Work is the refuge of people who have nothing better to do. : Oscar Wilde

Friday, December 7, 2007

Limitless Supplies of Algebra Exercises

Some students learning to simplify algebraic expressions dependably may benefit from drills. Generating drill examples, and simplifying them, is a tedious business that can be done readily using open source software. Here I use the Python language with the sympy module.

I am using a slight variation on Jerith's "CF grammar name generator" code to define and exercise a grammar for the expressions. Then I use sympy to simplify them. (Because I want to avoid any need to go beyond a context-free grammar I replace the token 'x' with any of a number of 'variable names' after generating the expressions. Because sympy requires an explicit multiplication symbol, '*', I include provision for this in the grammar and then arrange to remove it after expression generation and simplification. I would arrange to generate HTML as output from this code except for the fact that the result seems to confuse Blogger.)

My thanks are due to Ondrej Certik and Alan Bromborsky on the sympy mailing list for help with means for inputting expressions to sympy.

import random
from re import compile
import sys
from sympy import *
import webbrowser

reNonTerminal = compile ( r"<(\w+)>" )

def nameGen ( nameGrammar ) :
nameStr = random . choice ( nameGrammar [ "expr" ] )
matchNonTerminal = reNonTerminal . search ( nameStr )
while matchNonTerminal :
subStr = random . choice ( nameGrammar [ matchNonTerminal . group ( 1 ) ] )
nameStr = reNonTerminal . sub ( subStr, nameStr, 1 )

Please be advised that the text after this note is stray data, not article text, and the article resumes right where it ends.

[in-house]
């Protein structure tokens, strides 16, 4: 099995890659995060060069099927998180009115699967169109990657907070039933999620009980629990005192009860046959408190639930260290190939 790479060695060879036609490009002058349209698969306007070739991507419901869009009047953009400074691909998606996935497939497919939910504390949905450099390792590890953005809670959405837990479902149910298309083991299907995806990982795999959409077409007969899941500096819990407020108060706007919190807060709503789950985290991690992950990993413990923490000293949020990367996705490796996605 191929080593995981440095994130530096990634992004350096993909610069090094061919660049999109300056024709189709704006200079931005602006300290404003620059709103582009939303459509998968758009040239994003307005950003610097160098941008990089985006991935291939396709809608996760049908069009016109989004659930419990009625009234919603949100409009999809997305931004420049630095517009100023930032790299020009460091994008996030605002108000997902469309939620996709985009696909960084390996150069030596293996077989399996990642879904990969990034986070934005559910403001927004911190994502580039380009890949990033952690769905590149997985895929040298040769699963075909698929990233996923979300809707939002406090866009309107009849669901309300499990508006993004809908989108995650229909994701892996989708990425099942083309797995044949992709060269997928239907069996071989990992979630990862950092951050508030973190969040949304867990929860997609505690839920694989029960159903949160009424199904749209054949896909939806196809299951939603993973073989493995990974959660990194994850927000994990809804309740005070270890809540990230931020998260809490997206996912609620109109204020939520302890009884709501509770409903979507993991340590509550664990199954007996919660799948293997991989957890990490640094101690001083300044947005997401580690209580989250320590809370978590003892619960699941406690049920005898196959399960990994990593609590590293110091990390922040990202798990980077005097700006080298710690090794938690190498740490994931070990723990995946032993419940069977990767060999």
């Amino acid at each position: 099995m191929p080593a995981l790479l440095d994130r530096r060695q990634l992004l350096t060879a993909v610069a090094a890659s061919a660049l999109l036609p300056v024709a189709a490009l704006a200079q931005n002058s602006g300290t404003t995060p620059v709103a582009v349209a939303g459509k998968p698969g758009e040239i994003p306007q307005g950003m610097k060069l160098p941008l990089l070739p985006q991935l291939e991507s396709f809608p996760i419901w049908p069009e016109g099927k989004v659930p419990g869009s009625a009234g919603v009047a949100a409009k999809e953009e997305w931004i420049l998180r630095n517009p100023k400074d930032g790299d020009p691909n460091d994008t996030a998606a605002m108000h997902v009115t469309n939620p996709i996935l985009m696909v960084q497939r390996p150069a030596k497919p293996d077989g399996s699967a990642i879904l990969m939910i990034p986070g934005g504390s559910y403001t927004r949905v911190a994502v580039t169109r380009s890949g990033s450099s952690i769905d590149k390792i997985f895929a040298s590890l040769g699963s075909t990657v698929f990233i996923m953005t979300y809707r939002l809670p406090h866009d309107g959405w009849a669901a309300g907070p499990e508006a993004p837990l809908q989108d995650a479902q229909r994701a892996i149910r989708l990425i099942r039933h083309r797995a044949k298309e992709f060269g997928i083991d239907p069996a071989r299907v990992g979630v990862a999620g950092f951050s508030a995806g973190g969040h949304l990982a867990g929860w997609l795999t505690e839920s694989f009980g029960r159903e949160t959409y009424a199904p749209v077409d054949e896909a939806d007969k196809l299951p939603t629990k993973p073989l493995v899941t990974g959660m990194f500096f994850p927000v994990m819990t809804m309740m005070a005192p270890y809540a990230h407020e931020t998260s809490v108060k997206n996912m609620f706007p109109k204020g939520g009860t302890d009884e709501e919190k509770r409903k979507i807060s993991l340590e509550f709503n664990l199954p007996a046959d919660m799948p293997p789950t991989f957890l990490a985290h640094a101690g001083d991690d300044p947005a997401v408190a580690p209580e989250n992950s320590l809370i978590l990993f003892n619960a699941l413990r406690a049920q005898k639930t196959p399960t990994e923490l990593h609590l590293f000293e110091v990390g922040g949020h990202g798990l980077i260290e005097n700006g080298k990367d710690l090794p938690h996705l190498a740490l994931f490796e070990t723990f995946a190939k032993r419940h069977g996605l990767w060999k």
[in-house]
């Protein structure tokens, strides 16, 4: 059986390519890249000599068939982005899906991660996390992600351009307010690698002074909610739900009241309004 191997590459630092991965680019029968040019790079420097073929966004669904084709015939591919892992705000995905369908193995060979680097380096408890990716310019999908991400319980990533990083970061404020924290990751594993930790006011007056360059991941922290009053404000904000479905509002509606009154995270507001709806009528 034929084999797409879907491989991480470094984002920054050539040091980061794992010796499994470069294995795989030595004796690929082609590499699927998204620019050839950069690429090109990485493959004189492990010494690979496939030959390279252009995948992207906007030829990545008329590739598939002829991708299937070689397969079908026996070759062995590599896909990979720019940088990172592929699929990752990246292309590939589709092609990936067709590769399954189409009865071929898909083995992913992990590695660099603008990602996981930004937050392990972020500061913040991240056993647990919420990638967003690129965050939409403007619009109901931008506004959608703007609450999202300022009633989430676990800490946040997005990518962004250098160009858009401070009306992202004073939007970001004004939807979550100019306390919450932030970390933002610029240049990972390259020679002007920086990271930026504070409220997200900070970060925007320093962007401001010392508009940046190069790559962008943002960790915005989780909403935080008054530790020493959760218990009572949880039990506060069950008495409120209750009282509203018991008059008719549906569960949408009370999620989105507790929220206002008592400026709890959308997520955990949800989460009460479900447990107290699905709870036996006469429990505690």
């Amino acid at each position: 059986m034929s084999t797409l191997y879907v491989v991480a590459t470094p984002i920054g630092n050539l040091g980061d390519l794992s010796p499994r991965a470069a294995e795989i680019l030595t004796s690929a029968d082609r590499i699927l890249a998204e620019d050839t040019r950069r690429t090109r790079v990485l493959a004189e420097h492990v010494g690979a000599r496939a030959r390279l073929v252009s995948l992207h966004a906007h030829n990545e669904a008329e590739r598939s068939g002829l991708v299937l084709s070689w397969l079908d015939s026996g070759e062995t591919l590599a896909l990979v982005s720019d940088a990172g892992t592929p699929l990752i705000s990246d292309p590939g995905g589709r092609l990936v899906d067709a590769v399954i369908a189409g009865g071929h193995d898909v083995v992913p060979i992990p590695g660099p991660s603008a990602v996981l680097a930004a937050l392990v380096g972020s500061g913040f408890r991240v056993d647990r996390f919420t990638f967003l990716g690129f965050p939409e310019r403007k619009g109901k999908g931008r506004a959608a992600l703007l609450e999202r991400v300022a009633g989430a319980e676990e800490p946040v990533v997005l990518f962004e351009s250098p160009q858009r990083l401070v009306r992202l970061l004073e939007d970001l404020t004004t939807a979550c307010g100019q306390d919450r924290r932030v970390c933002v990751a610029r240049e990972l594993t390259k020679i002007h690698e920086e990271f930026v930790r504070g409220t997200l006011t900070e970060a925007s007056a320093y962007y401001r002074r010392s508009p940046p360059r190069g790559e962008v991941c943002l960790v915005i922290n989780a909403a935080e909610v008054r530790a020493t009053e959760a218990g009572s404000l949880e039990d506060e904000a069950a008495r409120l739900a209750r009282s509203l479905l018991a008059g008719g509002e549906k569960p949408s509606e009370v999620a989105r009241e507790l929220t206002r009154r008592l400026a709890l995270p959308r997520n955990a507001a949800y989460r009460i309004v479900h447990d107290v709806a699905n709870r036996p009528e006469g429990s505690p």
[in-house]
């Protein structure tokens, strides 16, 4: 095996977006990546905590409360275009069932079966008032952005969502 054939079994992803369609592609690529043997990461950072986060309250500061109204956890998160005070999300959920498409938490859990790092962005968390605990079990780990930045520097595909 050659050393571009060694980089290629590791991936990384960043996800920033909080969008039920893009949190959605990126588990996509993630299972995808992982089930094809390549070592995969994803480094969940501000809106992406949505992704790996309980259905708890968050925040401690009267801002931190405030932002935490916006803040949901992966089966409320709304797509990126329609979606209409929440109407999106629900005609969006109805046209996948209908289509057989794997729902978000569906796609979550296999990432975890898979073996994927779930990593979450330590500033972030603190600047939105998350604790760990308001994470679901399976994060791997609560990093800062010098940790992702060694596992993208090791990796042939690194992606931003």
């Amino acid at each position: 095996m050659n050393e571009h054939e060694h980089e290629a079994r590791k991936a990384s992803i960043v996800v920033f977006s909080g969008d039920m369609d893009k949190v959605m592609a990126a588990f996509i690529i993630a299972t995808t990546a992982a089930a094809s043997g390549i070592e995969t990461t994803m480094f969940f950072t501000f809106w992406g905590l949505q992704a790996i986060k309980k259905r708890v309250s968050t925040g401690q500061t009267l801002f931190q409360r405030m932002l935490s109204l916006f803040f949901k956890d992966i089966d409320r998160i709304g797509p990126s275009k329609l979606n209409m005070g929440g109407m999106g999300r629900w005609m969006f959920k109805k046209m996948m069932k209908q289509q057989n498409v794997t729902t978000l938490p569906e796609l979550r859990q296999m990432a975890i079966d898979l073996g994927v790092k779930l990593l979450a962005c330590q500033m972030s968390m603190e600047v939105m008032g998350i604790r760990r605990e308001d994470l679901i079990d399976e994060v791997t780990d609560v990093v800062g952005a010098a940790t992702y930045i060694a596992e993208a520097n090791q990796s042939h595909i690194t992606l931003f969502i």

matchNonTerminal = reNonTerminal . search ( nameStr )
return nameStr

exprGrammar = {
"expr" : [ " " ],
"term" : [ " *( *x )", " *( *x )", ],
"sign" : [ "+", "-", ],
"signSuppressingPlus" : [ '', '-', ],
"digit" : [ str ( digit ) for digit in range ( 10 ) + range ( 1, 10 ) + range ( 1, 10 ) ],
}

variables = [ 'a', 'b', 'c', 'd', 'f', 'g', 'h', 's', 't', 'u', 'v', 'w', 'x', 'y', 'z', ]
x = Symbol ( 'x' )

for exprNumber in range ( 10 ) :
expr = nameGen ( exprGrammar )
variable = random . choice ( variables )
print expr . replace ( '*', '' ) . replace ( 'x', variable ),
print ' [%s]' % str ( sympify ( expr ) ) . replace ( '*', '' ) . replace ( 'x', variable ) . replace ( '(', '' ) . replace ( ')', '' )

Monday, November 26, 2007

What do you really value?

Book review: rewriting your life story

Should One Advise a Client to Use a Recruiter?

I suspect that one's advice should depend partly on whether the client is in an occupation for which recruiters advertise. For instance, if a client is in an occupation in the NOC category 'Athletes, coaches, referees and related occupations' (of the kind represented in the Job Bank) then perhaps they need not bother to look for a recruiter that works in this area because there is evidence to show that most of the advertisements are placed directly by employers. On the other hand, vacancies in some of the occupations included in 'Creative and performing artists' are usually processed by recruiters and vacancies in other occupations n the same NOC category are rarely processed by recruiters.